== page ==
It changes the feeling of a city. If you could stand on the Rondo Dmowskiego roundabout, the main intersection in the centre of Warsaw, which makes me almost vomit when I look at it, and in an instant be transported to Copenhagen, you would have a completely different feeling.

What is it about Rondo Dmowskiego that is so disturbing for you?

This can be easily seen, when you look down at this roundabout from the Novotel hotel, as I did this morning at the rush hour. You can see all these pedestrians coming from trains and trams and then disappearing just like rats into the tunnels under the intersection. This is a dystopian sight at a major intersection in a major European capital: not to be able to see any pedestrians, any humans – except out on the fringes and all the rest is cars. All the Soviet traffic engineering came from America; the Soviets would never admit this, but it did. The only thing that Soviets contributed to the urban transport is the walkways under the streets and you guys still have those. In Budapest they are getting rid of them...

You have posted some pictures of Warsaw Central station on Instagram and added a few comments not very flattering ones, to say the least. Again, what did you find so disturbing?

This is the central station of the capital of a country with 40 mln people in a city where 5.5 pct of the population are cyclists, which is still quite high figure for cities that have just started to change, and there are only 16 bike rack spaces. That’s parking for just 16 bikes, and not even that close to the station. There is just this one big car park around the station. Again, transport-wise we are in 1952. I can’t cycle with my children in Warsaw and my kids are good at cycling, they are Copenhageners. But here I would not even try.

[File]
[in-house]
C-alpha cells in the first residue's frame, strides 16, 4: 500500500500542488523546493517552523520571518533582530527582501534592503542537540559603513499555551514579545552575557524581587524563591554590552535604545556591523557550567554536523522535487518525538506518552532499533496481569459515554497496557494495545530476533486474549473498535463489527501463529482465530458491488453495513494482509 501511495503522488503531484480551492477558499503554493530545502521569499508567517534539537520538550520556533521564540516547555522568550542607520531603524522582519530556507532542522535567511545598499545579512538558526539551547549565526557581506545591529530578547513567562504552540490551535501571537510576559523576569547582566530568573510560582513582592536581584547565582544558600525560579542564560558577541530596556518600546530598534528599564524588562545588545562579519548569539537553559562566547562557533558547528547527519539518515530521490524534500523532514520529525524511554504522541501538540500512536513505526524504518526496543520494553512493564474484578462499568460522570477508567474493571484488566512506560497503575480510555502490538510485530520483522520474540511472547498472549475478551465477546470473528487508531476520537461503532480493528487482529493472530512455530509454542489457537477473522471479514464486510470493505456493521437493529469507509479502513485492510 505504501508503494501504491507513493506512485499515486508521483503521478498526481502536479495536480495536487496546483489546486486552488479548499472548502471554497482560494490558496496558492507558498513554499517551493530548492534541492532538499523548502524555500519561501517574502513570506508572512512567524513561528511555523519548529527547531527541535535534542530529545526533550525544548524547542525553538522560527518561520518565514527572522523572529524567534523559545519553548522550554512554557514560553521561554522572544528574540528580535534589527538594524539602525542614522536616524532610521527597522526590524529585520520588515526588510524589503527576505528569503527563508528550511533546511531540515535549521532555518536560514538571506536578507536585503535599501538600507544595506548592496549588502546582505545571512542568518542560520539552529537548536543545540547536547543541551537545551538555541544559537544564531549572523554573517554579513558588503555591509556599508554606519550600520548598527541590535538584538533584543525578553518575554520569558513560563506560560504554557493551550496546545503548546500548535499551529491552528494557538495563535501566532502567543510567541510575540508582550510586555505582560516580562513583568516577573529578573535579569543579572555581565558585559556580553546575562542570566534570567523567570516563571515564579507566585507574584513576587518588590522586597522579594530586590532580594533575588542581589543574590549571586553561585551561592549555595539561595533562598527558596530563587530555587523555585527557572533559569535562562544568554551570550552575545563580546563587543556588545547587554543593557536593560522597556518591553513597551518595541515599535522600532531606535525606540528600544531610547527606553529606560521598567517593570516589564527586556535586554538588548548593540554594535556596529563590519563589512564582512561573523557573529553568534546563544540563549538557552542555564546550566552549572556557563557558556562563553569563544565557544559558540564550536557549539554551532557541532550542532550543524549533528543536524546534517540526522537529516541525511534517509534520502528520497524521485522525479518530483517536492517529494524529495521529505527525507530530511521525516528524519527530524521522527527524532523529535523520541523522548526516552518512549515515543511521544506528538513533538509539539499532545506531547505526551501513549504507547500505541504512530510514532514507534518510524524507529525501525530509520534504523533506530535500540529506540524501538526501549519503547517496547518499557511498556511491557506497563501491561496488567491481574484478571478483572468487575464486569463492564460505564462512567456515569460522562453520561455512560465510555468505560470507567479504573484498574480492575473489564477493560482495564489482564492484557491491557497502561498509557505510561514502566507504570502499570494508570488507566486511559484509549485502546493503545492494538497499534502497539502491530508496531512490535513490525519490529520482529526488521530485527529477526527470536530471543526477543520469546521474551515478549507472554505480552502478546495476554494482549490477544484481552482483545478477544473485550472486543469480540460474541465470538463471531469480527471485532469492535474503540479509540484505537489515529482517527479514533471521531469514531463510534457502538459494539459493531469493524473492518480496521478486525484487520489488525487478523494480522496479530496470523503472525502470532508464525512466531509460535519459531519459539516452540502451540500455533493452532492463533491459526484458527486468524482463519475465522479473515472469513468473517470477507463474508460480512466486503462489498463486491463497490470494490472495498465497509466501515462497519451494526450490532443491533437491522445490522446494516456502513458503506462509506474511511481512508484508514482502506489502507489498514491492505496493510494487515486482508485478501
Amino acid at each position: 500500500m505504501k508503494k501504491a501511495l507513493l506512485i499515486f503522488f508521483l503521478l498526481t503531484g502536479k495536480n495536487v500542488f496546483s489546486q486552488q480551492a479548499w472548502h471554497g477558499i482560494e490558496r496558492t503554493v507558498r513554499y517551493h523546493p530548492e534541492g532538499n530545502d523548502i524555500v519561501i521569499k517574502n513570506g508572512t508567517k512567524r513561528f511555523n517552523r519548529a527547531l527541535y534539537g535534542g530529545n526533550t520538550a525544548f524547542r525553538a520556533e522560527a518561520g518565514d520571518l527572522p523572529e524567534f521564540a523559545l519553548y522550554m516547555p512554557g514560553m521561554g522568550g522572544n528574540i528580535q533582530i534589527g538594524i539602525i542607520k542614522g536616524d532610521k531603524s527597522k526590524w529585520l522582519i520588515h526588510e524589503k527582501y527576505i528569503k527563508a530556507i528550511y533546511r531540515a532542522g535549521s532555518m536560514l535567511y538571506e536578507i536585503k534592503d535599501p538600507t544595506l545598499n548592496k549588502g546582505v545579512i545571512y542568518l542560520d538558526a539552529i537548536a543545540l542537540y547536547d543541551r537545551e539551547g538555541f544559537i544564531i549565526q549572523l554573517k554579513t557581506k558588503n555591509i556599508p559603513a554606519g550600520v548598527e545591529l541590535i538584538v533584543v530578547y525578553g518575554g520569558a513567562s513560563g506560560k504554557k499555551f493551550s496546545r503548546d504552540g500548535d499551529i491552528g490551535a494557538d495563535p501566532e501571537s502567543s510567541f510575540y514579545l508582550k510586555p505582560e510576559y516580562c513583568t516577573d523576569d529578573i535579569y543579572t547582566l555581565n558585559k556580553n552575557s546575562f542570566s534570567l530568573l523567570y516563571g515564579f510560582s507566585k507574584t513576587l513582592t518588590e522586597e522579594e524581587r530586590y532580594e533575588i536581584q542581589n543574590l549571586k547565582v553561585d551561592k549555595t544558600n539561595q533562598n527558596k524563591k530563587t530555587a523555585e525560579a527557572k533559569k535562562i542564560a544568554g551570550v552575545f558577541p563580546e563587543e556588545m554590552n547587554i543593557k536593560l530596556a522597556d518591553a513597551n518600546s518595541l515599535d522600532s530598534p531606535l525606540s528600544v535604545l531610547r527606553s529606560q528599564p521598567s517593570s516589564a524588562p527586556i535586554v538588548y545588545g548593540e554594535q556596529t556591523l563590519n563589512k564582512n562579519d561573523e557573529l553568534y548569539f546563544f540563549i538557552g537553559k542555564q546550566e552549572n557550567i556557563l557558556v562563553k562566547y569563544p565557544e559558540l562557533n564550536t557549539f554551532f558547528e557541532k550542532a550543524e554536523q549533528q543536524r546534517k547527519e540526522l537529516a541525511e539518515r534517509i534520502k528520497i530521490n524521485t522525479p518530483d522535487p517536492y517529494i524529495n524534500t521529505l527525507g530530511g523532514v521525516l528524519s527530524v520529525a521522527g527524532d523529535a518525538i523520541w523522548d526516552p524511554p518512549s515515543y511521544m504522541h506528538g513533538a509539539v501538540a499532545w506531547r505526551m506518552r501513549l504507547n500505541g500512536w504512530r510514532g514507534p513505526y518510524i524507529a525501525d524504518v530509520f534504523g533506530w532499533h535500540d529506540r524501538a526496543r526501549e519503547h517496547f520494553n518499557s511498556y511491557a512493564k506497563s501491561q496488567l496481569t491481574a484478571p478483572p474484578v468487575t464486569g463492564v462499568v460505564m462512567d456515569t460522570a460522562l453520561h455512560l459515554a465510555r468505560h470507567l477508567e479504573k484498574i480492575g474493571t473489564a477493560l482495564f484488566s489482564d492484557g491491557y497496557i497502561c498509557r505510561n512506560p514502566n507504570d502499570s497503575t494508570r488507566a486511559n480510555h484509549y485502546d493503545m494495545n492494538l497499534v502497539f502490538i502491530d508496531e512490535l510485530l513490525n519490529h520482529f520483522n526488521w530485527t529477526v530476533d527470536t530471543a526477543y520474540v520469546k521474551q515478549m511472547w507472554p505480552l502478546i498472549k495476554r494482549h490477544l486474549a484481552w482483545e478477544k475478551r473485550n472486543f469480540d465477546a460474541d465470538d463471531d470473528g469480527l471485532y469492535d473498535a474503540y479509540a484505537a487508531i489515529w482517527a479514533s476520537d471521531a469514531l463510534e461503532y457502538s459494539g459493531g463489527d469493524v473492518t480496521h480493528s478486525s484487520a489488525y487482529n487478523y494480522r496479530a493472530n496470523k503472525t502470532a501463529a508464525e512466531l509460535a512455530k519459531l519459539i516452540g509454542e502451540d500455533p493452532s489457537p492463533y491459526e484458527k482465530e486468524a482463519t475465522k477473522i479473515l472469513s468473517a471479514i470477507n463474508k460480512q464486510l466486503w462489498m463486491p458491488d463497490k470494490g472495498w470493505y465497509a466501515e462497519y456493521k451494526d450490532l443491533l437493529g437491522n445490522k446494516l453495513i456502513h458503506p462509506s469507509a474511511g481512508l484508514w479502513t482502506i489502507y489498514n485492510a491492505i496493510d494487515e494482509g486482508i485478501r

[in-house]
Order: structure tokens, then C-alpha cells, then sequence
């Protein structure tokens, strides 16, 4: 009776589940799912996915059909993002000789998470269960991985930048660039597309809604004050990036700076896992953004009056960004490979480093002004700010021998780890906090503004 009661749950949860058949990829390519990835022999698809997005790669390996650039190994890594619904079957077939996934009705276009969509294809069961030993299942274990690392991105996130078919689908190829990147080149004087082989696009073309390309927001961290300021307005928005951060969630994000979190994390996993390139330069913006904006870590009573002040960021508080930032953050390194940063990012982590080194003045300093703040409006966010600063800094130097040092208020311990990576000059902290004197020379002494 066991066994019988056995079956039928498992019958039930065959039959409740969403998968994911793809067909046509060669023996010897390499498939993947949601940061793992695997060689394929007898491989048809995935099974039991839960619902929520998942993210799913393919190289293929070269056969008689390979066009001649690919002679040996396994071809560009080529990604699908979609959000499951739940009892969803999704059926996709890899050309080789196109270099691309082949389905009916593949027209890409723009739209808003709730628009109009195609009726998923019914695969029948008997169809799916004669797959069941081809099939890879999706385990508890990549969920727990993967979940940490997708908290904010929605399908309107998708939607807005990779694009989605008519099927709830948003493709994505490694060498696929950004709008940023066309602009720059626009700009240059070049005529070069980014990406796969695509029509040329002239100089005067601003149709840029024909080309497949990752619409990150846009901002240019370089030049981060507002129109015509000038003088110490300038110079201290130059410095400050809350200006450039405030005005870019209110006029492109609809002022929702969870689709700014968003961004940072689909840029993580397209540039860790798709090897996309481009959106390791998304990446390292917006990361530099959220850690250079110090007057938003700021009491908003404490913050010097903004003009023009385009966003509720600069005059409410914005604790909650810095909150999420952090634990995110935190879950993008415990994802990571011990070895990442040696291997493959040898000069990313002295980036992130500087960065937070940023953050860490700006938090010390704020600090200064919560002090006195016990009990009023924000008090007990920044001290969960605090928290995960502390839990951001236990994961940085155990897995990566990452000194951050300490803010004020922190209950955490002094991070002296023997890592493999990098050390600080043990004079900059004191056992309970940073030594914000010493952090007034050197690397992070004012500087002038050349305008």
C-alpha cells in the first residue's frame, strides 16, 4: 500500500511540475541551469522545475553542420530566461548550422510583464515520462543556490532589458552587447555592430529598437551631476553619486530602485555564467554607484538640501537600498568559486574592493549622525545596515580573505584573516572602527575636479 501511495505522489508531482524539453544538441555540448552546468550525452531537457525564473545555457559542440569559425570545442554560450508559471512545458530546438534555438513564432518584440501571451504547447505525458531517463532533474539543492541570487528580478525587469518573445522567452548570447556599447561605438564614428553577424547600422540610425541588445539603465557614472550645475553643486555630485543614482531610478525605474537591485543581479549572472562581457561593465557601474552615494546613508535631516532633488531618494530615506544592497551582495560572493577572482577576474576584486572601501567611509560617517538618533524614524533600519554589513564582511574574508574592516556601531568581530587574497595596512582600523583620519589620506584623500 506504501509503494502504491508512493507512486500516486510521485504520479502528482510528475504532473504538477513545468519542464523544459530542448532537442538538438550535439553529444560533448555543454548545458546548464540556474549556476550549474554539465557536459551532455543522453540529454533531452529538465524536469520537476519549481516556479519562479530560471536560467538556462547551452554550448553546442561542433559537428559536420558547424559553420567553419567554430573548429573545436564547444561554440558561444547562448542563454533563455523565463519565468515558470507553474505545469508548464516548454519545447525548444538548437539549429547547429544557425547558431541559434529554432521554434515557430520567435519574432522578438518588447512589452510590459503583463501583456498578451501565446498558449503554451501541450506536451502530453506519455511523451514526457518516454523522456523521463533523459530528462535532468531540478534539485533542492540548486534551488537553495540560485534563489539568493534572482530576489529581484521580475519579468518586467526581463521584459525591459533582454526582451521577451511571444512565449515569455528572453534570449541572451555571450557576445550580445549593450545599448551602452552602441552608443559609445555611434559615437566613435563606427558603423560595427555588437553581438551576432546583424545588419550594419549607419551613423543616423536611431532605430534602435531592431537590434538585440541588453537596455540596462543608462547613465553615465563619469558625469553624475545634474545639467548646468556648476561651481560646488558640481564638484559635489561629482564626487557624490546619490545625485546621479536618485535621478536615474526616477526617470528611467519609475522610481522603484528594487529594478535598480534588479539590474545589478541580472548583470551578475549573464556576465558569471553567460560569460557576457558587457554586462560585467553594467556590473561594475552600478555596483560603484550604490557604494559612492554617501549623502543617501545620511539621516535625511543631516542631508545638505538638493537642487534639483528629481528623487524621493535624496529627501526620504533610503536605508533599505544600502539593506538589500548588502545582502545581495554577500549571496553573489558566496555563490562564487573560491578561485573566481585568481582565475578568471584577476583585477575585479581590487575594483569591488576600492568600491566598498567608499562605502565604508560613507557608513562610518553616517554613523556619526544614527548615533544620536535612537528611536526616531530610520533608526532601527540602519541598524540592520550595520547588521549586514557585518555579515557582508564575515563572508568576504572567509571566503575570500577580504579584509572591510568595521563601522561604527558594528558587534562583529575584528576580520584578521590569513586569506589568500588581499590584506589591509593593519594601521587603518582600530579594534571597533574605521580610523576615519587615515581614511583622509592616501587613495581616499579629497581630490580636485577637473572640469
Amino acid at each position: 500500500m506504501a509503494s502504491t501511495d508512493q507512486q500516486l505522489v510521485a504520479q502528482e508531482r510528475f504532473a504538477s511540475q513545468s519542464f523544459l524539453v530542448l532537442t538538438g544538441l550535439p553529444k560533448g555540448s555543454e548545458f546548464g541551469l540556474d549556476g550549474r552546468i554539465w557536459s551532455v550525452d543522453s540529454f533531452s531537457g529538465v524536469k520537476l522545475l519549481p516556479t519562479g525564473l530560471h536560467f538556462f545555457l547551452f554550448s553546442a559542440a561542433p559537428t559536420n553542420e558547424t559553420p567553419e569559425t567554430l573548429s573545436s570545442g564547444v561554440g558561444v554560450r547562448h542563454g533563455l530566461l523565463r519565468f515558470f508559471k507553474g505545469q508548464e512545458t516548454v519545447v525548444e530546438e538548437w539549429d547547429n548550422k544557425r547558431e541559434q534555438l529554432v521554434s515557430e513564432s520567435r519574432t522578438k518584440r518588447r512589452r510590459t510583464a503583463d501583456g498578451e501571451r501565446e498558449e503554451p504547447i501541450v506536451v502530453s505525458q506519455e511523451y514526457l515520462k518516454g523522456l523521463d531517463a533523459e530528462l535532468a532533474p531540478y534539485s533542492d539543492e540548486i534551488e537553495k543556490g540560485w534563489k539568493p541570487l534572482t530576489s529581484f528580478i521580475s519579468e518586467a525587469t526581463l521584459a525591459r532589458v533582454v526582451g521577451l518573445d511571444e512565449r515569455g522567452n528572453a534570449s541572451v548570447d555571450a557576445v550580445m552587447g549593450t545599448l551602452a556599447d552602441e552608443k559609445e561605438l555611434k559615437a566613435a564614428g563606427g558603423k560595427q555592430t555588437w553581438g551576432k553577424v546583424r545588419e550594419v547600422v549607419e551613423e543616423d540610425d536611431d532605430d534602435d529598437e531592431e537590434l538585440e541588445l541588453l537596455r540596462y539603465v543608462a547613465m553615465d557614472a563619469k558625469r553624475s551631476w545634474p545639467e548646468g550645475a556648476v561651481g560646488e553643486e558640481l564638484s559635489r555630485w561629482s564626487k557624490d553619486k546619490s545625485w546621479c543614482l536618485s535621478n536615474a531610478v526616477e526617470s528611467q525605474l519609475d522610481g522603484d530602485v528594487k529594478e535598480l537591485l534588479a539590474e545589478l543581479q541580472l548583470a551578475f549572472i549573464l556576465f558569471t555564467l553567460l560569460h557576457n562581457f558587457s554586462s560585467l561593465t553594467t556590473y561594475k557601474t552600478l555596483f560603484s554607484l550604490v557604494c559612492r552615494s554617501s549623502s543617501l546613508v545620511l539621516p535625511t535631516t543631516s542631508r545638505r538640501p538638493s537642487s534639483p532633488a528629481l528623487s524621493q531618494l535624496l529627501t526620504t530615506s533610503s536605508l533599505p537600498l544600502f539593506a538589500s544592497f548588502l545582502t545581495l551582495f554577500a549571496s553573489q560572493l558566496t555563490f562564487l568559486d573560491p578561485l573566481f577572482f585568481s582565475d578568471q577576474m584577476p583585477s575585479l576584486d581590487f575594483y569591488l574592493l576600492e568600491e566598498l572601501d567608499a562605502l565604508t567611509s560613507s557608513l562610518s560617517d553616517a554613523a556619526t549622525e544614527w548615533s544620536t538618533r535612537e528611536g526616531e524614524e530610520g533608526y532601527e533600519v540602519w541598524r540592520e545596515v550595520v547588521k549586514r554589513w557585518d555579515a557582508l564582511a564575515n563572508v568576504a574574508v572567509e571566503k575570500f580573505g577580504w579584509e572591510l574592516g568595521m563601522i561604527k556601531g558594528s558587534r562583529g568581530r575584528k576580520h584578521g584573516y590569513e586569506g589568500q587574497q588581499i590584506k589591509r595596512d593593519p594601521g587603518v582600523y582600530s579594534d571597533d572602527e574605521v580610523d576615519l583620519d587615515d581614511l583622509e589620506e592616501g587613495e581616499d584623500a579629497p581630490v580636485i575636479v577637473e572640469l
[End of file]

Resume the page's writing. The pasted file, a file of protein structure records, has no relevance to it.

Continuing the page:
OK. So why should we have more bikes here, because probably not everyone has the same feelings about them.

Cycling slows down the city, but at the same time it also speeds it up – it gets people from A to B quicker. You know, we have a modern economy, we have to get people to work on time. If you do that by bike, you do it more effectively. My staff in Copenhagen – they can never be late for work, there is no excuse for being late, because bicycles always get you there on time. If someone drives a car there is always the risk of being late because of the traffic – even in Copenhagen. So, we know that commuting by bike makes sense. It also improves the public health – and this is important when we live in societies where we are not doing anything apart from sitting at work. And people are suffering from heart disease, diabetes, all of these things. These are epidemics, and we are not even trying to address them. We are ignoring them and the bicycle is the ideal remedy that will solve and prevent so many of these diseases. It is the ultimate pill, the medicine for modern cities. If 25 pct of Warsaw switched to bikes, that 25 pct would be saving a lot of money for the Polish health sector. It would also mean reducing the number of cars, because people would swap their cars for bikes. We could also combine more bikes with trams and trains – I mean this is stuff we’ve been doing and people are doing in many cities. We are seeing this trend of environmentally aware political parties gaining power in major European cities. If you look at Oslo, for example, they are going to making their city centres car-free in terms of private cars by 2019, taking four years to implement the scheme.

But what about the people who live there? Are they happy to do this? We have for example recently written in Eurobuild CEE about woonerfs streets with slow and limited traffic. Not every community wants this...